On Friday 20 November, The Hague Institute hosted a panel discussion on the Global Terrorism Index 2015. The Index is the world’s leading metric for policymakers in their efforts to track and understand how to measure the impacts and underlying drivers of terrorism. After welcoming remarks by Richard Ponzio, Head of the Global Governance Program at The Hague Institute, key findings of the Index were presented by Steve Killelea, Founder and Executive Chairman of the Institute for Economics & Peace.
The presentation began with the finding that the number of deaths attributed to terrorism in 2014 were nine times higher than in 2000; this year’s report further showed an 80% increase in terrorist-related fatalities between 2013 and 2014. While the Index illustrates a dramatic increase, only 0,5% of terrorism-related deaths since 2000 occurred in the West (excluding the large September 11th terrorist attacks). Instead, the vast majority of terrorist attacks occurred in states committing political violence or experiencing violent conflict. The presentation discussed related issues, such as foreign fighters, Boko Haram having caused the highest number of terrorist-related fatalities by a single organization in 2014, and the diverse income sources of the Islamic State.
During the panel discussion to follow, Mark Singleton, Director of the International Centre for Counter-Terrorism, commended the Global Terrorism Index for putting complex issues on terrorism into clearer perspective. He drew particular attention to the finding that most terrorist attacks in the West are executed by lone wolfs and are politically motivated; he further concurred that there is no single profile that encompasses foreign fighters. He ultimately concluded that many counter-terrorism responses are inappropriate, due to a lack of research about terrorism and its symptoms.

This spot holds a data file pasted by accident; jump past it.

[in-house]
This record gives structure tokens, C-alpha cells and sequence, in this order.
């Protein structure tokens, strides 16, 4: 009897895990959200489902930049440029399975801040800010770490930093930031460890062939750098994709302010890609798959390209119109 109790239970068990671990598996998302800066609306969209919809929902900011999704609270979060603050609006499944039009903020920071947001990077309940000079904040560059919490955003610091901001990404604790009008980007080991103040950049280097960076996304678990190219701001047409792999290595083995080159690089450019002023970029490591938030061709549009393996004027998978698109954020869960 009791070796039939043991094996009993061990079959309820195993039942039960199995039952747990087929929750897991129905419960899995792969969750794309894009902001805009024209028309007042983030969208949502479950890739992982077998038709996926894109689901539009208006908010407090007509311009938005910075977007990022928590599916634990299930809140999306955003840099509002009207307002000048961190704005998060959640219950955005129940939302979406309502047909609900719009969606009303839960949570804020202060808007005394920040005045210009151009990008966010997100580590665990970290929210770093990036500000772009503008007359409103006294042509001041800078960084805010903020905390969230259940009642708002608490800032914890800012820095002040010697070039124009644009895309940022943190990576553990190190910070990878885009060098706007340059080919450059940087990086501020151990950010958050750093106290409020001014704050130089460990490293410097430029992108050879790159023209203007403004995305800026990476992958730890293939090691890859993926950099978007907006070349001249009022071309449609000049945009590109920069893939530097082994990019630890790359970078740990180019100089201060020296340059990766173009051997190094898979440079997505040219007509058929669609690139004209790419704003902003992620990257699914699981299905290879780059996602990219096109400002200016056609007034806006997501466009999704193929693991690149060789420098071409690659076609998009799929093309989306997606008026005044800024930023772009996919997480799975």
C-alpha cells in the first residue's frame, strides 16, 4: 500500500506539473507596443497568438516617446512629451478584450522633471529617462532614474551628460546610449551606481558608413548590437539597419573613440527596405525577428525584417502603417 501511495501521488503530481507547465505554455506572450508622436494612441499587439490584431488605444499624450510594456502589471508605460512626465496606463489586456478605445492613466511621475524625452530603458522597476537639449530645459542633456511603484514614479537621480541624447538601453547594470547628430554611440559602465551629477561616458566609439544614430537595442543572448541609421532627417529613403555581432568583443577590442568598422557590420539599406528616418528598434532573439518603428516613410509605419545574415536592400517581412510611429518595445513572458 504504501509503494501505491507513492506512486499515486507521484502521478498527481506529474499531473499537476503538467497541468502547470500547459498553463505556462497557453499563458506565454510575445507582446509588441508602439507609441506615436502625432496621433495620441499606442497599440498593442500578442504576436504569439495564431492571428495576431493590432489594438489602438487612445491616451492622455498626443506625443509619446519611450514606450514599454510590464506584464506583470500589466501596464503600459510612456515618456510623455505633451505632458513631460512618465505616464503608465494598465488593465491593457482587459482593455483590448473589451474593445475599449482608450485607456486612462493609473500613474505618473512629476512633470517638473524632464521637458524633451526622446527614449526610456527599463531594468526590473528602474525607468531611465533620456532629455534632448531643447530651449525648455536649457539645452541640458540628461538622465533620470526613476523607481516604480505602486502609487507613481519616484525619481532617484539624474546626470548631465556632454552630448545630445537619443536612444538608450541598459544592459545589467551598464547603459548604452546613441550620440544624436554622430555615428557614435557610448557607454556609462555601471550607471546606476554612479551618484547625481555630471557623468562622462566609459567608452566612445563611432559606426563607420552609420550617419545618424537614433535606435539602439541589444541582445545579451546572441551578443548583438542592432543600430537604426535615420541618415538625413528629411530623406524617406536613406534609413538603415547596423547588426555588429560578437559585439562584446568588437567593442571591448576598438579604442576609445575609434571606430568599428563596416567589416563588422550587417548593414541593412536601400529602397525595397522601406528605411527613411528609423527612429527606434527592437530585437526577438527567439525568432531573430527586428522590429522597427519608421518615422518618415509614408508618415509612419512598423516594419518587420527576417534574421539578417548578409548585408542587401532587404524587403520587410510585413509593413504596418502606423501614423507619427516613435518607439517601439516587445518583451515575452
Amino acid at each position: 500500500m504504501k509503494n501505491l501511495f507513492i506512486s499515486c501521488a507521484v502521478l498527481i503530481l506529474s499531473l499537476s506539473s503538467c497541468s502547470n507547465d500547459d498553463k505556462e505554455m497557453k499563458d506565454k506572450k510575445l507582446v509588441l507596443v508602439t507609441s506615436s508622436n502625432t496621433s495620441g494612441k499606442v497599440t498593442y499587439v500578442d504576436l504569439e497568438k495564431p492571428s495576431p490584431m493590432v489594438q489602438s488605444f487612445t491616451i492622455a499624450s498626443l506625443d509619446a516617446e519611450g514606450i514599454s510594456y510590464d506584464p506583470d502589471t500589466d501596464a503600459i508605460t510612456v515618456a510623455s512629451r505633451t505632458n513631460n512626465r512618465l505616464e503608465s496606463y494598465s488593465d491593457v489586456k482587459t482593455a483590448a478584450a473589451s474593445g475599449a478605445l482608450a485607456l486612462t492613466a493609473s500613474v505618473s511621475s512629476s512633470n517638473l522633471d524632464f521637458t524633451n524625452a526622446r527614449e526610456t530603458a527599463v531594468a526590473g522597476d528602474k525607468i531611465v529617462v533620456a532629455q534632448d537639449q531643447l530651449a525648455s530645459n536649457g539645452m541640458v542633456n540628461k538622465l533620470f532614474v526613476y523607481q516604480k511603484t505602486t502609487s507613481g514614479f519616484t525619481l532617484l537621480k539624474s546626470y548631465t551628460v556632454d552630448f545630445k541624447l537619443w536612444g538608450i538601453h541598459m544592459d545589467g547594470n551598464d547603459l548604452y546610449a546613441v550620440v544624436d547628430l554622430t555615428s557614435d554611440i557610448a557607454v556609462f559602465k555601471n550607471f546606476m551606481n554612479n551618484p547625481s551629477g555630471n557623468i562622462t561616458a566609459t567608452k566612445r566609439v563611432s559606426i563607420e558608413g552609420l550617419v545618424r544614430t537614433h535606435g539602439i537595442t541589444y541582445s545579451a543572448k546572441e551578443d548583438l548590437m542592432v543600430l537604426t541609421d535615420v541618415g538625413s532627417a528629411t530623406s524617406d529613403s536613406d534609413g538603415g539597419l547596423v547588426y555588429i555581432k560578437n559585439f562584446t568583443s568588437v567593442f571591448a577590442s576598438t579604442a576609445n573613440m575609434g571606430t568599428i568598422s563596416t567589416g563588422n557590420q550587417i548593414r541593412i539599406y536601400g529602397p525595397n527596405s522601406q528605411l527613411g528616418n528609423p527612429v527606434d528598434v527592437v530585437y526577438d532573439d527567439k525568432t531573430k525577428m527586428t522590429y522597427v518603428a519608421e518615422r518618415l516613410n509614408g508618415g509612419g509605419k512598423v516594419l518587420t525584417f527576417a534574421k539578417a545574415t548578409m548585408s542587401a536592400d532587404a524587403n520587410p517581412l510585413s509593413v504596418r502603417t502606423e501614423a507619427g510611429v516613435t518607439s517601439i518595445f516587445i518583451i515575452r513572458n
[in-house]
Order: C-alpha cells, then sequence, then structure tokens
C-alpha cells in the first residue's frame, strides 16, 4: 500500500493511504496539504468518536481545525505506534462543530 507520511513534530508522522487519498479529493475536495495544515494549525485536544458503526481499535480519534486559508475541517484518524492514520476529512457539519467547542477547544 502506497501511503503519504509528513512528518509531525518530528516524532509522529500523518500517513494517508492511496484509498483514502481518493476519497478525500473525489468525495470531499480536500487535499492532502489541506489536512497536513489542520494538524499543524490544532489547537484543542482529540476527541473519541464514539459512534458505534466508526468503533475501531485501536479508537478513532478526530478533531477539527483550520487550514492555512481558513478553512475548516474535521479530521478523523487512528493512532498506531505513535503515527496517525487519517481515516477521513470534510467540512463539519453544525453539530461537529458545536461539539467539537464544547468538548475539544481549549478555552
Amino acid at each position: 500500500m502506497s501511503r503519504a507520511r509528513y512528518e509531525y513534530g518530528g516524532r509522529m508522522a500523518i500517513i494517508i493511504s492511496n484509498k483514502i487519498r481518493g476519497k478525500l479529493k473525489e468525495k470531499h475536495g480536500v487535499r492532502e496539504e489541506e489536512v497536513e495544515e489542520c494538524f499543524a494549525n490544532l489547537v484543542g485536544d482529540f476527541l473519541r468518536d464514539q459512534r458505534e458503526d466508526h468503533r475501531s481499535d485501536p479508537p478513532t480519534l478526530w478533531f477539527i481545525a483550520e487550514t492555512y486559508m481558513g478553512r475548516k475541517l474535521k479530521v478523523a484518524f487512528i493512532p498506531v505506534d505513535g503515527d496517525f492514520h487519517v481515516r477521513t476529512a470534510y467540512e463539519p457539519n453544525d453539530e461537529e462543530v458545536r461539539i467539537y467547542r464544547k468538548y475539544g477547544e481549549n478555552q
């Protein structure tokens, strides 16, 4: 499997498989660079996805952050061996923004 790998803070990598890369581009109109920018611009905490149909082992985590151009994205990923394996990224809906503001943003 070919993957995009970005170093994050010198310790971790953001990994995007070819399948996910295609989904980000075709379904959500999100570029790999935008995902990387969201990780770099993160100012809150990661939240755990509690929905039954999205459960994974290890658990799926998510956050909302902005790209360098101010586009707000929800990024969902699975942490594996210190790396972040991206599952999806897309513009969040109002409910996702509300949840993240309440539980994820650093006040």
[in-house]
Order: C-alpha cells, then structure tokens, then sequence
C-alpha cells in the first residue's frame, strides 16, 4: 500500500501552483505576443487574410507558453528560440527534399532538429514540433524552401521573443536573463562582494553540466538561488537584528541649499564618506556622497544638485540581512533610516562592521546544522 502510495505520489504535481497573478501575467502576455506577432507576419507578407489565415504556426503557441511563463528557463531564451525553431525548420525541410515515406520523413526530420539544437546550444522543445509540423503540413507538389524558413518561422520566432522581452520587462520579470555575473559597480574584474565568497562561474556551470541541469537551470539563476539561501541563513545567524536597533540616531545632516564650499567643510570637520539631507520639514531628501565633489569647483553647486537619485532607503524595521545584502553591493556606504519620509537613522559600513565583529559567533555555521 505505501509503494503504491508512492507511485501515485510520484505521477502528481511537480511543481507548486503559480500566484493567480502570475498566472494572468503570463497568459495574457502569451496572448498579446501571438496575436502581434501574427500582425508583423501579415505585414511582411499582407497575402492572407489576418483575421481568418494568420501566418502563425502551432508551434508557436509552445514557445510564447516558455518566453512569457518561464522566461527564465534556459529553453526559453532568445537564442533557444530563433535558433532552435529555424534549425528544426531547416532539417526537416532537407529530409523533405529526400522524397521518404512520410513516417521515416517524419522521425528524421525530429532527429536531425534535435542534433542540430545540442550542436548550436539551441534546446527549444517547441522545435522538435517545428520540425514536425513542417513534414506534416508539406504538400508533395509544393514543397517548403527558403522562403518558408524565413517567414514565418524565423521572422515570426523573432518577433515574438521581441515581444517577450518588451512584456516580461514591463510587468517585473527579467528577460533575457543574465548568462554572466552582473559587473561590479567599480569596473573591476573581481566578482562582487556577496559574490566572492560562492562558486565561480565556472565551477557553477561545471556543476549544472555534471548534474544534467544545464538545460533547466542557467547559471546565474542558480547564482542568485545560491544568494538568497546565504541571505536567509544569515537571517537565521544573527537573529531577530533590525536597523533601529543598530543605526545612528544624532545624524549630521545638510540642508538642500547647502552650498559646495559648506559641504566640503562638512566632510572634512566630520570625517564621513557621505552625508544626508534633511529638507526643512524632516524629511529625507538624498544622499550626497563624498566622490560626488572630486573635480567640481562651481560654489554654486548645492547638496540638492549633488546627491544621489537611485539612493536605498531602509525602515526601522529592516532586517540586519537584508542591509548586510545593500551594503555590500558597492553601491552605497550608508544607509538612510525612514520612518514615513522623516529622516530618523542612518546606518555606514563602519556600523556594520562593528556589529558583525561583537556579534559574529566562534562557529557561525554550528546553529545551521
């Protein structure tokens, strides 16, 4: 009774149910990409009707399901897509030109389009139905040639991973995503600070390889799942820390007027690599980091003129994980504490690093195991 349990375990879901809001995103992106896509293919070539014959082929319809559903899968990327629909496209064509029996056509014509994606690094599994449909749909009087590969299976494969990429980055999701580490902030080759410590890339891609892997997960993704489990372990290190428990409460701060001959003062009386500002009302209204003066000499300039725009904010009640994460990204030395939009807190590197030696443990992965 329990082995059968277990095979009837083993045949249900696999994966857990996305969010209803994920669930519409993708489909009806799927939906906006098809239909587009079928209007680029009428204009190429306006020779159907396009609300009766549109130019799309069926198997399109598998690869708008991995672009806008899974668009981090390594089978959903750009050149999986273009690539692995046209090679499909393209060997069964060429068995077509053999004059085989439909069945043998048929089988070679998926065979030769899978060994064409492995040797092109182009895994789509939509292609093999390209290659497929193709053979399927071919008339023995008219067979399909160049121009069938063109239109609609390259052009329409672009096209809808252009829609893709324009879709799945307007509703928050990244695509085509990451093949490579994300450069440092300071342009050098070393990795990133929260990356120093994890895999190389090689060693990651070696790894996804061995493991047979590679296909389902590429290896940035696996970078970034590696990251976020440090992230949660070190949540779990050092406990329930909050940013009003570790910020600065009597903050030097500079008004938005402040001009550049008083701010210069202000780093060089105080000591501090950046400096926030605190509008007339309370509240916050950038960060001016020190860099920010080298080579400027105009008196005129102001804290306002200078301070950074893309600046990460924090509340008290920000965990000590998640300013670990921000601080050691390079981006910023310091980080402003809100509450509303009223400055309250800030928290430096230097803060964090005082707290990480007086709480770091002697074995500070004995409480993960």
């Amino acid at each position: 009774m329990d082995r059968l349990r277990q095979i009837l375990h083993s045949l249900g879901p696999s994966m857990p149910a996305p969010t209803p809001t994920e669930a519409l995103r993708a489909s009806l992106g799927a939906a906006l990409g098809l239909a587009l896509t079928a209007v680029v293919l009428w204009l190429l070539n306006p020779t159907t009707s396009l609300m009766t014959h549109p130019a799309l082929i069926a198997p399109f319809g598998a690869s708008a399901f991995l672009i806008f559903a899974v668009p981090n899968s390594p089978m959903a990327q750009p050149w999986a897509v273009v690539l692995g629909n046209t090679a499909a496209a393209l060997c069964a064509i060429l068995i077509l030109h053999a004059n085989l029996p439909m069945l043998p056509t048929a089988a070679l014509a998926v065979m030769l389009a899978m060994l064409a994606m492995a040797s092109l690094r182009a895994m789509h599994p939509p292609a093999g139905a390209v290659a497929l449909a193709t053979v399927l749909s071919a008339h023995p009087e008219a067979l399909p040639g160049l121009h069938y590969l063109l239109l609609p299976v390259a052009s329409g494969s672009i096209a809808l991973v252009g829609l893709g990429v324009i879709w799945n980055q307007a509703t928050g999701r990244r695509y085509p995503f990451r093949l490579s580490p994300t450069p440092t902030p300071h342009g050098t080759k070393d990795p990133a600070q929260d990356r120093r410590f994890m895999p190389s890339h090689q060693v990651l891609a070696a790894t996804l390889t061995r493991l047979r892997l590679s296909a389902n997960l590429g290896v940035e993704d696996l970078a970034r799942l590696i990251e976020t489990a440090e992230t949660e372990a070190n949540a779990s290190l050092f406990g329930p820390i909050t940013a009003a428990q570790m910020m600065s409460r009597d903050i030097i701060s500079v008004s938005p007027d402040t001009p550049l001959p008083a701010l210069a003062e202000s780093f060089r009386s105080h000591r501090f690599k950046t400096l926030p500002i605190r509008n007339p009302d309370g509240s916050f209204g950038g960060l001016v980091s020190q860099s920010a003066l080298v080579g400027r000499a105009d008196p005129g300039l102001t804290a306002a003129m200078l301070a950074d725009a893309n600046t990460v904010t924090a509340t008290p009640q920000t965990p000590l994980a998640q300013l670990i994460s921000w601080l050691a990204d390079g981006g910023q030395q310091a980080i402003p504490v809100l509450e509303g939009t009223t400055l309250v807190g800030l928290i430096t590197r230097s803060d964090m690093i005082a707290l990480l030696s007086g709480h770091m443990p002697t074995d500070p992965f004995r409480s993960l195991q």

Lia van Broekhoven, Executive Director of Human Security Collective, commented on the causes of and responses to terrorism. Referring to the findings of the Global Terrorism Index that most terrorist attacks occur in states experiencing political violence and exclusion, she noted that measures against terrorism must address both push and pull factors, that is confront disrespect for human rights and social injustice. Furthermore, she argued that ruling out interaction with terrorists groups hinders reconciliation and the negotiation of peace. She also reiterated the importance of building resilient communities and the role of civil society.
Dr. Eamon Aloyo, Senior Researcher in the Conflict Prevention program at The Hague Institute, addressed how conflict prevention relates to countering terrorism. In light of the findings of the Index that 88% of terrorist attacks occur in states experiencing violent conflict, Dr. Aloyo posited that responses to terrorism should include preventing and ending violent conflict. He continued by highlighting the role of the Responsibility to Protect in response to terrorism, noting an overlap between some types of mass-atrocities and some types of terrorism, as well as the importance of rebuilding in post-conflict situations.
The panel discussion was followed by a questions and answers session.
The presentation on the Global Terrorism Index 2015 and the subsequent discussion highlighted the different aspects, modalities and causes of terrorism, as well as responses to terrorism. The Hague Institute will continue to contribute to debate and discussion of this phenomenon through its Conflict Prevention, Rule of Law, and Global Governance programs.
Listen to the discussion here: